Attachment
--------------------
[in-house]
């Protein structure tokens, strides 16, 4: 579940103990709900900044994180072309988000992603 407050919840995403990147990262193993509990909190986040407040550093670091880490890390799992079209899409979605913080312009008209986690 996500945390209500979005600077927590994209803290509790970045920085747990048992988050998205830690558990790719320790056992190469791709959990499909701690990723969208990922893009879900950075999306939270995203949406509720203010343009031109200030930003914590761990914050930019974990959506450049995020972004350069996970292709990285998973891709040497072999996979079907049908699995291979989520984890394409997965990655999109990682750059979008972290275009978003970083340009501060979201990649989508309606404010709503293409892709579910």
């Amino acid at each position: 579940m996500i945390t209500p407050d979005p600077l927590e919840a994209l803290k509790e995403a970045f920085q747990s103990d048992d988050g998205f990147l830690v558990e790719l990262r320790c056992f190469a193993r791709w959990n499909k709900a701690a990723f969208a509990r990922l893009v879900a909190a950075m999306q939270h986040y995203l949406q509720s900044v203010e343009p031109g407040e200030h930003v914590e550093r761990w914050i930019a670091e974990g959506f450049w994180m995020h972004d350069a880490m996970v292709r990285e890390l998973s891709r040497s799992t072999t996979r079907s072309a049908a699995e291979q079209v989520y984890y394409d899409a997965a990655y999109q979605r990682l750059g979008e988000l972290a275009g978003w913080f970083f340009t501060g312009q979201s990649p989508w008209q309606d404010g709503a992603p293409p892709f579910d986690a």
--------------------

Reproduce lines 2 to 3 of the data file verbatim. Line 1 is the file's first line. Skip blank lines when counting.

């Protein structure tokens, strides 16, 4: 579940103990709900900044994180072309988000992603 407050919840995403990147990262193993509990909190986040407040550093670091880490890390799992079209899409979605913080312009008209986690 996500945390209500979005600077927590994209803290509790970045920085747990048992988050998205830690558990790719320790056992190469791709959990499909701690990723969208990922893009879900950075999306939270995203949406509720203010343009031109200030930003914590761990914050930019974990959506450049995020972004350069996970292709990285998973891709040497072999996979079907049908699995291979989520984890394409997965990655999109990682750059979008972290275009978003970083340009501060979201990649989508309606404010709503293409892709579910």
């Amino acid at each position: 579940m996500i945390t209500p407050d979005p600077l927590e919840a994209l803290k509790e995403a970045f920085q747990s103990d048992d988050g998205f990147l830690v558990e790719l990262r320790c056992f190469a193993r791709w959990n499909k709900a701690a990723f969208a509990r990922l893009v879900a909190a950075m999306q939270h986040y995203l949406q509720s900044v203010e343009p031109g407040e200030h930003v914590e550093r761990w914050i930019a670091e974990g959506f450049w994180m995020h972004d350069a880490m996970v292709r990285e890390l998973s891709r040497s799992t072999t996979r079907s072309a049908a699995e291979q079209v989520y984890y394409d899409a997965a990655y999109q979605r990682l750059g979008e988000l972290a275009g978003w913080f970083f340009t501060g312009q979201s990649p989508w008209q309606d404010g709503a992603p293409p892709f579910d986690a």